Nationals of certain countries are, however, required to obtain a visa before flying to Nepal. You’ll need to check up on this online. If you obtain a visa before entering Nepal, note that your day count starts from the day you enter the country. Here are all the details you need for obtaining a tourist visa for Nepal.
The simple answer: yes! You always want to take our travel insurance when going on an international trip because regular medical aids don’t cover medical expenses incurred outside of your own country. When taking out travel insurance, we advise choosing one that offers cover for all of the following:
In fact, if you’re travelling to Nepal to go trekking, the Nepalese Government won’t grant you a trekking permit without proof of insurance.
Of course you want to bring along your gadgets to a trip to Nepal, especially your smartphone and camera. Nepal has types C, D and M power sockets and plugs, so you’ll need an adapter that caters for these to charge your devices. Note that the standard voltage is 230 V and the standard frequency is 50 Hz. Take a look here if you want to know more about power plugs and sockets in Nepal and how they compare to those of your country. You might also want to consider bringing along a power bank.
Note that the electricity supply is unreliable in some of the remote parts of the Himalayas which we climb to on the Everest Base Camp and Annapurna Circuit treks. Some teahouses rely on solar power, for instance, and so the electricity cannot be guaranteed. Some establishments also request a fee for charging your devices.
And finally, here are the details of our three awesome adventure trips in Nepal!
We currently offer three amazing trips taking place wholly or in part in Nepal:
The Everest Base Camp trek is a challenging high-altitude adventure. We trek from the mountain town of Lukla into Sagarmatha National Park, the home of Mount Everest! Over the space of a week we climb three vertical kilometres from a temperate environment into the harsh and cold alpine environment that is the high Himalayas to reach Everest Base Camp.
After visiting Base Camp at the foot of the Khumbu Icefall, we take a detour to the beautiful Gokyo Lakes. Throughout the fortnight-long trek we stay in traditional Sherpa villages, where we eat local cuisine and explore the rich history and Buddhist traditions of the area.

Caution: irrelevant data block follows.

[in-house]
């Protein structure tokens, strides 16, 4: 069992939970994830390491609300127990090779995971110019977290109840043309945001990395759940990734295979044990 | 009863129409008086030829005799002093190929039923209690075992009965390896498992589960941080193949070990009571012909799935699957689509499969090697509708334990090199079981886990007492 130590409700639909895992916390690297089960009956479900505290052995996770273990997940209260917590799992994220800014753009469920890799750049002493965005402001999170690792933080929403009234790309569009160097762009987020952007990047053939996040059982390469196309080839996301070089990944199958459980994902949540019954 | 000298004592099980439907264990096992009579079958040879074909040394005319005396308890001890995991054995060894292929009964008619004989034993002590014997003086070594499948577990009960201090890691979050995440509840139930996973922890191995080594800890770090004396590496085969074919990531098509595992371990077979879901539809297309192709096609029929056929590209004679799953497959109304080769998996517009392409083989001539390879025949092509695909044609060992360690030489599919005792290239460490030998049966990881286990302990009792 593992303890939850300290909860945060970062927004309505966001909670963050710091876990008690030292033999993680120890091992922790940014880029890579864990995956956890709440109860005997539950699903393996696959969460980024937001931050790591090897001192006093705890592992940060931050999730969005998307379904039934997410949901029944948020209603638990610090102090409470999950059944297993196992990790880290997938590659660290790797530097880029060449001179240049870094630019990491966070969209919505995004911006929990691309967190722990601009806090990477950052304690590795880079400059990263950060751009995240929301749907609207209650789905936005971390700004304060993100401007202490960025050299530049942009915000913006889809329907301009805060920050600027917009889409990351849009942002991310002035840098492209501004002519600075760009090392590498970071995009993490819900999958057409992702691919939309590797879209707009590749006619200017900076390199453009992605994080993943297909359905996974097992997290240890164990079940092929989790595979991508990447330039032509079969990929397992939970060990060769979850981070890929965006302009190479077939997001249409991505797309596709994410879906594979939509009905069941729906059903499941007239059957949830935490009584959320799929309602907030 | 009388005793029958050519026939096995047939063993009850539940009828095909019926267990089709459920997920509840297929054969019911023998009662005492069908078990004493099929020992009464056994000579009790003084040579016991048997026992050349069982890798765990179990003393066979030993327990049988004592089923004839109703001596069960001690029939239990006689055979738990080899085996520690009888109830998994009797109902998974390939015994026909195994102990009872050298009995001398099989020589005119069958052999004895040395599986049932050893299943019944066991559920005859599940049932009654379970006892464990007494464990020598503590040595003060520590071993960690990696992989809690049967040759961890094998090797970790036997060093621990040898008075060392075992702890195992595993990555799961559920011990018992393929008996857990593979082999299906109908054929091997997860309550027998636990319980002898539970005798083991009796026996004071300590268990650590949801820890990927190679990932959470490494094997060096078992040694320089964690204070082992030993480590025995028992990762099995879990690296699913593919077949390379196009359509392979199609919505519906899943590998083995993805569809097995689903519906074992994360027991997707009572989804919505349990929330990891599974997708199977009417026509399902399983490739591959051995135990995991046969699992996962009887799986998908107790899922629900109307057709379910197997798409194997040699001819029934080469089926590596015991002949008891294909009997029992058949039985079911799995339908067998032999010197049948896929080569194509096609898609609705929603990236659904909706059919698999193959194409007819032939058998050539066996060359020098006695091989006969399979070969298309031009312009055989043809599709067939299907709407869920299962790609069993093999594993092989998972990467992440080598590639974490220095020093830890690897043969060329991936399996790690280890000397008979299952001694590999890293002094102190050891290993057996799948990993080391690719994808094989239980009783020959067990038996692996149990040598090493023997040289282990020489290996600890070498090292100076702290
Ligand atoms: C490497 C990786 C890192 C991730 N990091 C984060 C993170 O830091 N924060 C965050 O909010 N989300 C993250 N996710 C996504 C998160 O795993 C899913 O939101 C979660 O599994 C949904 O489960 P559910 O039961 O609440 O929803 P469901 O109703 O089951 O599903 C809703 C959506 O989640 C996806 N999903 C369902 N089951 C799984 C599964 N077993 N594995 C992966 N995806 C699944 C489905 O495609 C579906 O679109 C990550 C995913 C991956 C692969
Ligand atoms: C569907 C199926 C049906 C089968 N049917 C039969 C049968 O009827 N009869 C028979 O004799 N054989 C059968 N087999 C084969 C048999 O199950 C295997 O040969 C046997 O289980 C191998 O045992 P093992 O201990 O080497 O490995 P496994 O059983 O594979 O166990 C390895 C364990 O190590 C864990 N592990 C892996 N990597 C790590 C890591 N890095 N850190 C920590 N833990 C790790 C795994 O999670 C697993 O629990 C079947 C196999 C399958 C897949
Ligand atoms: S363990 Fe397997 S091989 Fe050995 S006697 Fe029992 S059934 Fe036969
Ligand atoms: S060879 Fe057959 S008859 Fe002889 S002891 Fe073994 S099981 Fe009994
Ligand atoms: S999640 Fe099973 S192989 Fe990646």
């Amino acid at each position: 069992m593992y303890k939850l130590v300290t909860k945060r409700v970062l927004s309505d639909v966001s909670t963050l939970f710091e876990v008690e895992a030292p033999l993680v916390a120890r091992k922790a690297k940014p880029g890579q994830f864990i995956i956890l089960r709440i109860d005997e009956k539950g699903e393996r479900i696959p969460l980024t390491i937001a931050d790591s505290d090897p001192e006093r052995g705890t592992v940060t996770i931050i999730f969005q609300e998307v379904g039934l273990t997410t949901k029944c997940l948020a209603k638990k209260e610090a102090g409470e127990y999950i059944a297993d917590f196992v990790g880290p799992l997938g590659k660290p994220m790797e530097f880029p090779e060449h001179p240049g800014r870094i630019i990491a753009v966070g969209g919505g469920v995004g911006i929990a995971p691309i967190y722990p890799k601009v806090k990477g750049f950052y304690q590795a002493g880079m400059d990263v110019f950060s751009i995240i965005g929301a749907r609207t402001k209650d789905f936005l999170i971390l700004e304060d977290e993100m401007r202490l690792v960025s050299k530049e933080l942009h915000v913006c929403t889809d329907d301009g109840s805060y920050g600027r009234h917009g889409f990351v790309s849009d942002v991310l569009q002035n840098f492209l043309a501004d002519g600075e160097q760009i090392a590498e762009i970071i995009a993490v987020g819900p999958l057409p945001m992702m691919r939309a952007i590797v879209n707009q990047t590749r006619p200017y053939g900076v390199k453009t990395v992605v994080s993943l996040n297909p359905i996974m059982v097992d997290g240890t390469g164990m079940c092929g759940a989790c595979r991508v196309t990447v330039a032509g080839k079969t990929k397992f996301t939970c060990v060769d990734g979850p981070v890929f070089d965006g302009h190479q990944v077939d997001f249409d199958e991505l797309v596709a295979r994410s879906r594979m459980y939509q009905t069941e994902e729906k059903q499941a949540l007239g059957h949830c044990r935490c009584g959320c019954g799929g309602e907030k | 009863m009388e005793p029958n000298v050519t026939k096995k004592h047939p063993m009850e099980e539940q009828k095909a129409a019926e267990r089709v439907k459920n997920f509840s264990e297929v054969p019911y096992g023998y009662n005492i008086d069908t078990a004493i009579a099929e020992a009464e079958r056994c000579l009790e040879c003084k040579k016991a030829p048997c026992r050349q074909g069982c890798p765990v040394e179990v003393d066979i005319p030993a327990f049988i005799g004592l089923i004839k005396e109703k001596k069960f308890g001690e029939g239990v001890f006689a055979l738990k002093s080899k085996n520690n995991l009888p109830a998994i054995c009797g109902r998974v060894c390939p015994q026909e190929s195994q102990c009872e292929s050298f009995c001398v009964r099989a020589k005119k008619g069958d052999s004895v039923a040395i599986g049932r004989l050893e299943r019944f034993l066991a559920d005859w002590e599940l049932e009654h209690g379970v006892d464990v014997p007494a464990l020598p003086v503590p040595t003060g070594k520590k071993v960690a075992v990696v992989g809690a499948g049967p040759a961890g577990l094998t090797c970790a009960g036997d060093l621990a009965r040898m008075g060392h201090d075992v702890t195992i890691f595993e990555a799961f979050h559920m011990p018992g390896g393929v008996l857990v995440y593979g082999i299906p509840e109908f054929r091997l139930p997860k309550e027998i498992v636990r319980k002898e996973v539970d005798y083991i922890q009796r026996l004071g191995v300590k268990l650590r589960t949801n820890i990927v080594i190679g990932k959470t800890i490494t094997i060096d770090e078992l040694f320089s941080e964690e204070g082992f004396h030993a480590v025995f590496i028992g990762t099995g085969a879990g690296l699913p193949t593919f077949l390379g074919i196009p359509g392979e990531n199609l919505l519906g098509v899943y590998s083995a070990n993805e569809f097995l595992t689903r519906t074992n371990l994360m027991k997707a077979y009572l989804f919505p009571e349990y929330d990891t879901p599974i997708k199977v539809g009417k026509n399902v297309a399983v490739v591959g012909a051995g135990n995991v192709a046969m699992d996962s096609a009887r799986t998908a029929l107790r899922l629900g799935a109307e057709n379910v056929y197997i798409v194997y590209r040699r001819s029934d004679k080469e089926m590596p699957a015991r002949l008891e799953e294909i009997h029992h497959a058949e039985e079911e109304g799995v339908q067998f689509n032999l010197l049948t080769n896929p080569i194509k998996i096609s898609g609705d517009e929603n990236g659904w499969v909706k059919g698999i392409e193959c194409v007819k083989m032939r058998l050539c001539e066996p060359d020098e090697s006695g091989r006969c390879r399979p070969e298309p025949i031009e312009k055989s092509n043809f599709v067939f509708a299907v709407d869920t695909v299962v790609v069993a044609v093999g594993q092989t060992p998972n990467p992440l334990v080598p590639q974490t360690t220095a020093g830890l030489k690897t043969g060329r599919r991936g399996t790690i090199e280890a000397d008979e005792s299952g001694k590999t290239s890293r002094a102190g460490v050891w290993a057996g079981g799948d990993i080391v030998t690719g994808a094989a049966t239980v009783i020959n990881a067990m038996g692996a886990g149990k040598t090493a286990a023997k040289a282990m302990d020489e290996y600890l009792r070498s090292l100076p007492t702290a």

The Annapurna Circuit trek – rightly known as Nepal’s classic trek – is an incredibly varied and exciting journey that takes us well above 5,000 m (higher even than Everest Base Camp). It offers more variety than any other trek of equivalent length.
During the two-week trip we drive, trek and fly through picturesque farming villages, temperate forests, deep gorges, bleak mountain passes and more! At night we stay in local teahouses in small, traditional villages that change markedly in culture and look over the course of the trek route. There’s never a dull moment on this epic trek!
Nepal and Bhutan have a great deal in common. While they’re not technically neighbours (the Indian state of Sikkim is wedged between them), they’re both being small, landlocked, south Asian nations that contain a part of the Himalayan mountain range.
During this epic 10-day trip to Nepal and Bhutan, we visit sites steeped in history and culture, like the extraordinarily beautiful Himalayan town of Punakha. We hike up to the mountainside Buddhist temple that is Tiger’s Nest. We go white water rafting on the Mo Chu River. We bike in the Bhutanese countryside. We cook traditional Nepali food in Kathmandu. And that’s not even the whole itinerary! This is a true adventure of a trip that you don’t want to miss.
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We’d love to save you a spot on one of our upcoming Nepal adventures. Or feel free to drop us a line to chat about the trip and ask any questions you have. We’d love to hear from you 😀Share this tour